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Bree Kim Orter owns three hardware stores in different parts of the state. She’s interested in knowing what items are popular across the state, specifically those items that have sold 20 or more units in each of her stores. For each store she has a chronological list of purchases made during the past week. Each purchase record consists of two integers: the ID number of the item and the number of units purchased. An example of such a list is shown below:
178293 3 457839 10 322228 1 ...
This list indicates that the first purchase that week was three units of the item with ID #178293. The next purchase involved 10 units of item #457839, and so on. Given three of these lists (one from each store) Bree would like to determine the number of items which sold 20 or more units in each store during the week.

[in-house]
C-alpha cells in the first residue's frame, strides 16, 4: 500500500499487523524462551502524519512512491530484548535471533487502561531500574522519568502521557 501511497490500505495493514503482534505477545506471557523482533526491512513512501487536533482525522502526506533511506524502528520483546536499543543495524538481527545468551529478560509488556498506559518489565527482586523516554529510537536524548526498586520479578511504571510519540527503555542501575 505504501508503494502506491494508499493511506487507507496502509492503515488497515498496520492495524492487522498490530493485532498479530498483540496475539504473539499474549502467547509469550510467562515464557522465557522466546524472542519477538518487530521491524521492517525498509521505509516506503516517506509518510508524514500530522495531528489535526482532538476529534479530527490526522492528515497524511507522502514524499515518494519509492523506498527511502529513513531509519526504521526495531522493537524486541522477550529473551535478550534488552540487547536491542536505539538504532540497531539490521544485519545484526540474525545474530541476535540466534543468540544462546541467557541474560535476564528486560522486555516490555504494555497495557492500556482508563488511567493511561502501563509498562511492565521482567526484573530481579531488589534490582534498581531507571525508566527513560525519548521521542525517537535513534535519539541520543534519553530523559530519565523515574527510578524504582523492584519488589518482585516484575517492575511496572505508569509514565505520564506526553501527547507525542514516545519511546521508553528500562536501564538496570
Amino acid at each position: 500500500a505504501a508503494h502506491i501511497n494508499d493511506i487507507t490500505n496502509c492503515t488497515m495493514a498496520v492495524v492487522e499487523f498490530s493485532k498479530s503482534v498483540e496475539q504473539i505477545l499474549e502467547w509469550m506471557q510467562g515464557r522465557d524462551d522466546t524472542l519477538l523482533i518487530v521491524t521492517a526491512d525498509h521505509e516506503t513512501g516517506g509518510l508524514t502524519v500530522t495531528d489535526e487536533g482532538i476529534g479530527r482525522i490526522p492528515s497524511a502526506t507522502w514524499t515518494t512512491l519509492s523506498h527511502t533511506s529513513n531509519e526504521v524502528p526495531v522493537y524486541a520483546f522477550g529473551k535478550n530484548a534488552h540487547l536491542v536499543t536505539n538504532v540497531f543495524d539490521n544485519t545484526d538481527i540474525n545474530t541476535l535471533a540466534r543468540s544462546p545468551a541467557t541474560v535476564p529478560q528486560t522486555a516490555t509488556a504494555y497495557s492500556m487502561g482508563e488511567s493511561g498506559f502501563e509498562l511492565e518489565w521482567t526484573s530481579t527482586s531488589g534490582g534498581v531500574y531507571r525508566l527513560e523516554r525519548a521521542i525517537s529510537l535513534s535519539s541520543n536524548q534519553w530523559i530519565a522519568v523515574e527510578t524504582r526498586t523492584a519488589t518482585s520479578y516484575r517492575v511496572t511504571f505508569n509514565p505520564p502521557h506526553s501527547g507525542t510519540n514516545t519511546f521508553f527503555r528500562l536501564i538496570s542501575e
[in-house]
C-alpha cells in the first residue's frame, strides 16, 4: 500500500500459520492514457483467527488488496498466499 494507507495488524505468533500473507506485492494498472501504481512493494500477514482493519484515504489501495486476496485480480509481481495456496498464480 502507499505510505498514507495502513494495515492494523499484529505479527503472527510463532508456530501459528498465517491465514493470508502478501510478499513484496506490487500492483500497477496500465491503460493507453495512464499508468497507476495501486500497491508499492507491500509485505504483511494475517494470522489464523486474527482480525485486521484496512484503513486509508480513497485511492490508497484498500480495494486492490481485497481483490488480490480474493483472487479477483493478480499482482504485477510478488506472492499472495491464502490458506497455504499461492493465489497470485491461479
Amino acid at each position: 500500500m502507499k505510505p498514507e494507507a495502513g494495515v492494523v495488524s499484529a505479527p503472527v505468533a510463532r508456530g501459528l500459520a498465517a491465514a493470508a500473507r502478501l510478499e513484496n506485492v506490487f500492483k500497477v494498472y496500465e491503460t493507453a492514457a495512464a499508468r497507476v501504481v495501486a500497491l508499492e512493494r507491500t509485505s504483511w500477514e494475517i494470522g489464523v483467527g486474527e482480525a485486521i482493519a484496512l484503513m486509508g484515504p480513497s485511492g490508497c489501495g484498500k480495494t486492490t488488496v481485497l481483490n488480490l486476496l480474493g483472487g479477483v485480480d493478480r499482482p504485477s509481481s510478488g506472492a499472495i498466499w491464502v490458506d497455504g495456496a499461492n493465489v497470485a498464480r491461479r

Input starts with a line containing three integers n1 n2 n3, where 1 ≤ n1, n2, n3 ≤ 100 are the number of purchases in each of the three lists. Following this is the purchase list from the first store which contains n1 pairs of positive integers, where the first number in each pair is a 6-digit ID number (possibly with leading zeros) and the second is the number of units sold. These n1 pairs may span multiple lines. After this, starting on a new line, is the purchase list of the second store and following this, again starting on a new line, is the purchase list of the third store. All purchase amounts are ≤ 100. An ID number may show up multiple times on a list.
Output the number of items that have sold at least 20 units in each of three stores. After this list the ID numbers of the items. Print the ID numbers in the order that they first appear in the input file.
5 2 4 123682 20 239481 23 001238 5 738299 4 001238 17 001238 31 123682 25 239481 25 123682 22 909090 18 001238 27
2 123682 001238